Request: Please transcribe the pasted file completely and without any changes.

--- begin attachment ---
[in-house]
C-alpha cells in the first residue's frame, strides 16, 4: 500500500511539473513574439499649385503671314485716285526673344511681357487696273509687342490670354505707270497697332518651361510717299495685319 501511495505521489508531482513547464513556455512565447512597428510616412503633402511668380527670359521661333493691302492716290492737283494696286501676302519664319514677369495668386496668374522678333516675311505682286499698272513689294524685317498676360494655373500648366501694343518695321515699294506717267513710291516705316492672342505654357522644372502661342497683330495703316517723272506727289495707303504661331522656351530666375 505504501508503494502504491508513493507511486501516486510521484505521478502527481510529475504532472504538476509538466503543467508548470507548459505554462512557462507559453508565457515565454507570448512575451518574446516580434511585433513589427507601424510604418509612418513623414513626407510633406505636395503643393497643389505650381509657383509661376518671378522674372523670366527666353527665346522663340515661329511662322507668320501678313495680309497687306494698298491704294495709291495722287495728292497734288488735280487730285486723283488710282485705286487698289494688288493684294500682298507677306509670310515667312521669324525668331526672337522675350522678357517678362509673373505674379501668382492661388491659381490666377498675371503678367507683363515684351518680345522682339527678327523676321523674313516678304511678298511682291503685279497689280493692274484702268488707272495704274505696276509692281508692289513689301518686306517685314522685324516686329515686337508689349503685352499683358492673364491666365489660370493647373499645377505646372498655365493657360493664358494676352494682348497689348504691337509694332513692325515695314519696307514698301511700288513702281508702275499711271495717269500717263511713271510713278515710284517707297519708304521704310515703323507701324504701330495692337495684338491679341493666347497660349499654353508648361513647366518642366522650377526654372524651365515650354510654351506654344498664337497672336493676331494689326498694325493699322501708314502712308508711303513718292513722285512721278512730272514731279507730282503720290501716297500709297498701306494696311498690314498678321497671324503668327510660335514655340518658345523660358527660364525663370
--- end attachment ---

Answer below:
[in-house]
C-alpha cells in the first residue's frame, strides 16, 4: 500500500511539473513574439499649385503671314485716285526673344511681357487696273509687342490670354505707270497697332518651361510717299495685319 501511495505521489508531482513547464513556455512565447512597428510616412503633402511668380527670359521661333493691302492716290492737283494696286501676302519664319514677369495668386496668374522678333516675311505682286499698272513689294524685317498676360494655373500648366501694343518695321515699294506717267513710291516705316492672342505654357522644372502661342497683330495703316517723272506727289495707303504661331522656351530666375 505504501508503494502504491508513493507511486501516486510521484505521478502527481510529475504532472504538476509538466503543467508548470507548459505554462512557462507559453508565457515565454507570448512575451518574446516580434511585433513589427507601424510604418509612418513623414513626407510633406505636395503643393497643389505650381509657383509661376518671378522674372523670366527666353527665346522663340515661329511662322507668320501678313495680309497687306494698298491704294495709291495722287495728292497734288488735280487730285486723283488710282485705286487698289494688288493684294500682298507677306509670310515667312521669324525668331526672337522675350522678357517678362509673373505674379501668382492661388491659381490666377498675371503678367507683363515684351518680345522682339527678327523676321523674313516678304511678298511682291503685279497689280493692274484702268488707272495704274505696276509692281508692289513689301518686306517685314522685324516686329515686337508689349503685352499683358492673364491666365489660370493647373499645377505646372498655365493657360493664358494676352494682348497689348504691337509694332513692325515695314519696307514698301511700288513702281508702275499711271495717269500717263511713271510713278515710284517707297519708304521704310515703323507701324504701330495692337495684338491679341493666347497660349499654353508648361513647366518642366522650377526654372524651365515650354510654351506654344498664337497672336493676331494689326498694325493699322501708314502712308508711303513718292513722285512721278512730272514731279507730282503720290501716297500709297498701306494696311498690314498678321497671324503668327510660335514655340518658345523660358527660364525663370